An Intercepted Letter from Beth Levin

Beth Levin

[March 2003.]

Dear Mother,

I am rehearsing today with Kalin Ivanov, the Bulgarian cellist of whom I spoke. He called Bulgaria from my apartment last week to arrange travel to a music festival in Russia. Can I afford to rehearse with Kalin Ivanov?

This past year I followed my freelance impulses, performing with a soprano in Edinburgh, with a mezzo in New York, and generally saying yes to everything put in my path. I set a poem of Wallace Stevens to music, gave a lecture on Schumann’s Davidsbündlertänze, and wrote for an online music review. Next I’ll be bungee jumping.

Seriously, playing music and writing about music are two distinct acts that sometime split me in half or, perhaps, cinch opposite sides of my psyche. Performing Chopin’s G minor Ballade, for instance, reaches into the realm of the unspoken to such a great depth. The ideas one has about the music relate utterly to sound, to emotion, to portraying music organically. The aim after envisioning a final structure is to ride the best musical path to its fulfillment — a path of sound, phrasing, motion and emotion. It’s also a matter of trying to see what Chopin meant, to exercise one’s judgment, instincts and taste at the service of those ideas. In the end, one cannot try to perform this music. One must simply do it, after all is said and done. It is all in the doing, in the moment of performance.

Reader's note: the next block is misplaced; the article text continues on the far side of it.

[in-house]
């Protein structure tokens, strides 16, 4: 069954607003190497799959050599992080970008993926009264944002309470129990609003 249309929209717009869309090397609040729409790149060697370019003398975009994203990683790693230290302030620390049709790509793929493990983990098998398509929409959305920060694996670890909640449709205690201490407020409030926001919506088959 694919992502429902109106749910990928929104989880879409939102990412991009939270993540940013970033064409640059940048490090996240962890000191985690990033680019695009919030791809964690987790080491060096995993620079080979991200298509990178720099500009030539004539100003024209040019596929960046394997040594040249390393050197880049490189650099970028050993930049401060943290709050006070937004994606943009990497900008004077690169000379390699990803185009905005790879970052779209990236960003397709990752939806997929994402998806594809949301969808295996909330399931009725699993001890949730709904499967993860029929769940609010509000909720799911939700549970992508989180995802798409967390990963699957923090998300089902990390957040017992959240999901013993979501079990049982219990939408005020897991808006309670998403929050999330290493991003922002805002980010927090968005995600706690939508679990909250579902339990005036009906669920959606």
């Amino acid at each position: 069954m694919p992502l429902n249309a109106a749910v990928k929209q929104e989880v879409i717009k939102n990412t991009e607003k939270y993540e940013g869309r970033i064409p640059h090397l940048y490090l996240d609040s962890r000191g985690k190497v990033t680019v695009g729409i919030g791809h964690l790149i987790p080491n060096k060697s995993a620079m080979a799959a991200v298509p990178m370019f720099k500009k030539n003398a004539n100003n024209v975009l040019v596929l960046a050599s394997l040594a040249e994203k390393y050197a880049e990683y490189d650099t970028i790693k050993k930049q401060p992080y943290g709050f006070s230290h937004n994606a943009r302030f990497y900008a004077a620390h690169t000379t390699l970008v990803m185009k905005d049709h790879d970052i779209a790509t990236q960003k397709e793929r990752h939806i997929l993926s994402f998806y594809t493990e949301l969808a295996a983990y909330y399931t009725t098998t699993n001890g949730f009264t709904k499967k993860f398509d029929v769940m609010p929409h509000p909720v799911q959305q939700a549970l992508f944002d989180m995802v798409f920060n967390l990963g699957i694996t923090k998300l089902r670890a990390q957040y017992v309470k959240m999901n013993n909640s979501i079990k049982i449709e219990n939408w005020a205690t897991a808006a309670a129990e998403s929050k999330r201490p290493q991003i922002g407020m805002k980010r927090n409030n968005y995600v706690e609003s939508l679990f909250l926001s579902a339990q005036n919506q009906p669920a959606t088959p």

Writing about the G minor Ballade or any piece of music at first feels artificial. Music is its own language. One speaks it at the piano. Then to write in another seems superfluous, as if layering a fur coat (faux of course!) with a sweater. All one can do is describe events as they occur in the music and at the same time describe qualities which may bring a reader closer in. What I cannot describe is the vast space that exists between performing the coda of the first Ballade and writing about it. One is a visceral act, the other an act born of the mind.

On the other hand, the more background one brings to a performance, the better. Examining a piece of music, in a sense tearing it apart, may lead to a richer outcome. A performance is a distillation of information, some intellectual, some physical — one’s instinctive and cultivated sense of rhythm, say — some psychological. The difference is that one might have an image or thought about a phrase, but by the moment of execution it is too late. Thinking must stop for a true performance to begin.

When one writes about music one has time to waste — lovely time. It is this different experience of time that may lie at the core of the two arts. In writing, one can live the performance again, elongate the experience. But one cannot live it first-hand. That can only happen onstage.

So, mother, Kalin comes in an hour and I must prepare.

Love to all the Levins,



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